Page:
Actor and Director Jonah Hill will direct and star in a documentary film that sheds light on mental health.
According to an article from Deadline, the film titled “Stutz” will be an entertaining and educational film that will feature interactions between the “Superbad” actor and his therapist. These interactions will have discussions about Hill’s battles with anxiety that have been triggered and worsened by promoting his films. The article also mentions that the title of the film is also “derived from his therapist.”
Hill sent out a statement to Deadline explaining the purpose of making “Stutz” and his decision to take a break from promoting the aforementioned documentary film and the upcoming Netflix comedy “You People” to focus on his mental health.
“The whole purpose of making this film is to give therapy and the tools I’ve learned in therapy to a wide audience for private use through an entertaining film,” Hill wrote.
Hill’s statement elaborates on the process and epiphany he experienced when creating “Stutz.”
“Through this journey of self-discovery within the film, I have come to the understanding that I have spent nearly 20 years experiencing anxiety attacks, which are exacerbated by media appearances and public facing events,” Hill explained in the statement.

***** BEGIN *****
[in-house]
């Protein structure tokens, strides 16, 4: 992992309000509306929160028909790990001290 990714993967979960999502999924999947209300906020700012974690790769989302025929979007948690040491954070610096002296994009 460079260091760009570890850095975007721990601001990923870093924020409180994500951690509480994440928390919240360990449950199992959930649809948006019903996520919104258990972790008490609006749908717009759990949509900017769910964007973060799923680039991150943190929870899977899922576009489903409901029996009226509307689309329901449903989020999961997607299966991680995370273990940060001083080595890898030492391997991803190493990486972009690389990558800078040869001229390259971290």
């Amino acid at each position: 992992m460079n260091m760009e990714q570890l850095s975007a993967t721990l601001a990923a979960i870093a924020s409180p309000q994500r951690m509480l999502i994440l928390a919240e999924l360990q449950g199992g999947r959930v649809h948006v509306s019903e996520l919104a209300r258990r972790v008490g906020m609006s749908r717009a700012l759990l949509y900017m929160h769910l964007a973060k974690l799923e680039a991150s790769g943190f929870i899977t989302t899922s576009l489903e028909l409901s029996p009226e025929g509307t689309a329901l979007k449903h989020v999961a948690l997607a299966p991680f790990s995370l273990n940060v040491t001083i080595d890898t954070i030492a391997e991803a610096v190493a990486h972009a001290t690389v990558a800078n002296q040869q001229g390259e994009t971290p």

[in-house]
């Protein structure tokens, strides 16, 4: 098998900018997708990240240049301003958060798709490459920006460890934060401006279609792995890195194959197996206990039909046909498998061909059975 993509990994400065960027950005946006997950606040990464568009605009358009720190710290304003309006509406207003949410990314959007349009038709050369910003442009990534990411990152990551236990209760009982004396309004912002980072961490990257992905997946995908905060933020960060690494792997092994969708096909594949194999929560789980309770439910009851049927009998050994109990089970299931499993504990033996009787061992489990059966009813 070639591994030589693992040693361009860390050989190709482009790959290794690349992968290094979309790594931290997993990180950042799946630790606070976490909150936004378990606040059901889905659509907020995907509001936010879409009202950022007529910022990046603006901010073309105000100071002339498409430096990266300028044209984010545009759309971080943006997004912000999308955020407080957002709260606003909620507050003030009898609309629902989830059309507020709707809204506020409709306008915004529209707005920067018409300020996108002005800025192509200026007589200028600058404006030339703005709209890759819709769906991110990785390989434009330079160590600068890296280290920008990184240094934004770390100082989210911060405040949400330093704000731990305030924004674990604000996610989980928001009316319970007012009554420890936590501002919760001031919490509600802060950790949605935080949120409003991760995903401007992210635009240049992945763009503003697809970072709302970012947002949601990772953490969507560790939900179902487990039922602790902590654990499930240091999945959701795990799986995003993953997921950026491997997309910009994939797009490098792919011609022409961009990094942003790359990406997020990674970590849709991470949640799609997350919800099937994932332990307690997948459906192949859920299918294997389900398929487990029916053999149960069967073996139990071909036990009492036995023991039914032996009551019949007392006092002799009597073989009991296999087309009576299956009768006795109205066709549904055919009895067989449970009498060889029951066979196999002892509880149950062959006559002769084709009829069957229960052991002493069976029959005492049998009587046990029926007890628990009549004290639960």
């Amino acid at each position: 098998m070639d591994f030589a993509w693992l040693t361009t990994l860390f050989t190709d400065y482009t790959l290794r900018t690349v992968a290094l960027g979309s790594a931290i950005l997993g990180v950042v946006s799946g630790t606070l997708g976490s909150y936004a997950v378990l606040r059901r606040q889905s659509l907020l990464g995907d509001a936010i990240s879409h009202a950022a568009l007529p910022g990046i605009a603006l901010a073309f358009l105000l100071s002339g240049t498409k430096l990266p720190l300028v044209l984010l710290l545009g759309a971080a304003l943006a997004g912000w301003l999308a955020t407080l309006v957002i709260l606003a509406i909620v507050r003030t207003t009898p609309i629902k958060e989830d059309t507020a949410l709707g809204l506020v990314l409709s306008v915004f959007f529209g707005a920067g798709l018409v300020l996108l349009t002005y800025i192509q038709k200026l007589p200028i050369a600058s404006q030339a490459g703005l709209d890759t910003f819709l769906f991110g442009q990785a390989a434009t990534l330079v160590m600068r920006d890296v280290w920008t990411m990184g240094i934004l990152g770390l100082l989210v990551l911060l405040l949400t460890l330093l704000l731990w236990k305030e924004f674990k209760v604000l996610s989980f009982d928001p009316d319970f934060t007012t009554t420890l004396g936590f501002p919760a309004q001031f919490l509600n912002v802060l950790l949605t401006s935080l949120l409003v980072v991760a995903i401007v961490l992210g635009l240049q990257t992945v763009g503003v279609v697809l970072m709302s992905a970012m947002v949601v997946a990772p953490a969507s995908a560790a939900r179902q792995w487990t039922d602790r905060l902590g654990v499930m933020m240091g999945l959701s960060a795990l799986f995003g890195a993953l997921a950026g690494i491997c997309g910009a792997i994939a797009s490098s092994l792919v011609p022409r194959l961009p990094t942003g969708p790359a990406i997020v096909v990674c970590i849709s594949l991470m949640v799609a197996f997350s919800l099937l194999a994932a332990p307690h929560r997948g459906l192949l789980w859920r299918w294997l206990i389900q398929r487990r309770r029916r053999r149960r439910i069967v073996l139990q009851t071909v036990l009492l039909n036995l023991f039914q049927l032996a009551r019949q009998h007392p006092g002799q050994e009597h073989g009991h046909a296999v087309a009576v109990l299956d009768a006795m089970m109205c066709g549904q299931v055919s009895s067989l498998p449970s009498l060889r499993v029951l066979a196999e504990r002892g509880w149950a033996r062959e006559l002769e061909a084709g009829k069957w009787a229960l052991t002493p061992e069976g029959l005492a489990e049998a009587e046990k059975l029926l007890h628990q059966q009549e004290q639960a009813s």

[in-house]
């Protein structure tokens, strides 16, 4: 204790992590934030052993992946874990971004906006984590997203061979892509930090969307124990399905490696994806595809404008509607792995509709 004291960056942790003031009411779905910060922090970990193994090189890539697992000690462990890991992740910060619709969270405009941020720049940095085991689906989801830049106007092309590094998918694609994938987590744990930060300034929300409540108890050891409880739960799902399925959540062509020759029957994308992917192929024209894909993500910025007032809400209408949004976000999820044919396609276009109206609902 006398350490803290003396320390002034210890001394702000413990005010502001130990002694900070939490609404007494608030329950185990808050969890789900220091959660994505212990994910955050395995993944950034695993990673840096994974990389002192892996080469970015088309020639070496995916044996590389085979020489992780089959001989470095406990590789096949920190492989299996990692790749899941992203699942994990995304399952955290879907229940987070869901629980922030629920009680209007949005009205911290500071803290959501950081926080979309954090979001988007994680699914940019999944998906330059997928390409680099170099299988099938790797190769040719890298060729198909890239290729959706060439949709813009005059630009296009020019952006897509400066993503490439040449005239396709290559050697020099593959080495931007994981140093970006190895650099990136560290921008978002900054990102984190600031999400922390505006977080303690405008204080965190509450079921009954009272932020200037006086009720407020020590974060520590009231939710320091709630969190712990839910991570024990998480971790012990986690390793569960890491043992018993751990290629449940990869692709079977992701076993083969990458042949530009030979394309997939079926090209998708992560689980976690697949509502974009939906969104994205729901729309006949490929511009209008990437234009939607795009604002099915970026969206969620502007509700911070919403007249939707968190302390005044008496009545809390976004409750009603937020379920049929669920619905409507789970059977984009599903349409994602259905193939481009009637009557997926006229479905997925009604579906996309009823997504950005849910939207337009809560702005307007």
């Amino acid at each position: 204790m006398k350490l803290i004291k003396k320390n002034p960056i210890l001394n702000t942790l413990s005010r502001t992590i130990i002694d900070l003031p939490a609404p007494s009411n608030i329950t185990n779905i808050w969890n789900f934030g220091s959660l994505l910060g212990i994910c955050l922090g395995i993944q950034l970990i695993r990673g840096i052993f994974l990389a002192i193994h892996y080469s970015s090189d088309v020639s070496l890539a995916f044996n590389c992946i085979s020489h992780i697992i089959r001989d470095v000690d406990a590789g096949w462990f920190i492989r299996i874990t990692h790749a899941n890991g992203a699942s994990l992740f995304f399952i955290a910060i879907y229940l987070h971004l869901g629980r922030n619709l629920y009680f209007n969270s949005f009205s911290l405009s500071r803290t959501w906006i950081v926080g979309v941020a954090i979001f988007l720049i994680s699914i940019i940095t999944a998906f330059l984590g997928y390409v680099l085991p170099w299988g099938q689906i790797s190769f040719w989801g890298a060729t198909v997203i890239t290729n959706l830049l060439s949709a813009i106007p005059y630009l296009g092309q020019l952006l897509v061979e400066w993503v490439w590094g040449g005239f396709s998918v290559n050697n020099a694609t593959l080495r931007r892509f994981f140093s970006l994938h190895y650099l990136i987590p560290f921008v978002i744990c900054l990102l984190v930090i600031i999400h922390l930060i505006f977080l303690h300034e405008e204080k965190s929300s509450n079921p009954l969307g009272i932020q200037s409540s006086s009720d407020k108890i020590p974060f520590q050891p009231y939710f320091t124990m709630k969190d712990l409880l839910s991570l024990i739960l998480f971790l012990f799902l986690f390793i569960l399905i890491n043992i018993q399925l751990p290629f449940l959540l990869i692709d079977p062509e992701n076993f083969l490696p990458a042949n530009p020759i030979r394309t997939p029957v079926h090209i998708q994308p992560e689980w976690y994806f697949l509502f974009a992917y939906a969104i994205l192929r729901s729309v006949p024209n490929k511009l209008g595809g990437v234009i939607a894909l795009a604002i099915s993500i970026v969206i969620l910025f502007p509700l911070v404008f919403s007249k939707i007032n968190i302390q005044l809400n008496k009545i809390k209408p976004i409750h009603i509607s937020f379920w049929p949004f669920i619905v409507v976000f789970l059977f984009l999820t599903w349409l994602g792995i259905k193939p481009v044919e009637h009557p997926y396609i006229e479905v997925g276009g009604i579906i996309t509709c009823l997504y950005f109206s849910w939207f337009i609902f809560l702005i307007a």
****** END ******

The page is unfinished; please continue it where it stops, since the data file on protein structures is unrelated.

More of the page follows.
Further into the statement, the “21 Jump Street” actor also acknowledged being “of the privileged few who can afford to take time off” to deal with his anxiety without losing his job. However, he explained what he hopes that the audience will get out of the documentary.
“I’m hoping to make it more normal for people to talk and act on this stuff. So they can take steps towards feeling better and so that the people in their lives might understand their issues more clearly,” he wrote.
At the end of the statement, the actor and director also hoped that the film will “speak for itself” while he seeks help for his mental health. The actor concluded the statement by thanking his supporters, collaborators and business partners.
“Stutz” will be Hill’s second film since directing the film “Mid90s” which centers around a 13-year-boy name Stevie who spends his time hanging out with skateboarders in Los Angeles during the 1990s while dealing with a troubled home life.
“Stutz” is set to debut at the fall film festivals.
If you, a loved one, or a friend are battling mental health issues or need someone to talk to, reach out to the Substance Abuse and Mental Health Services Administration (SAMHSA) at 1-800-662-HELP (4357).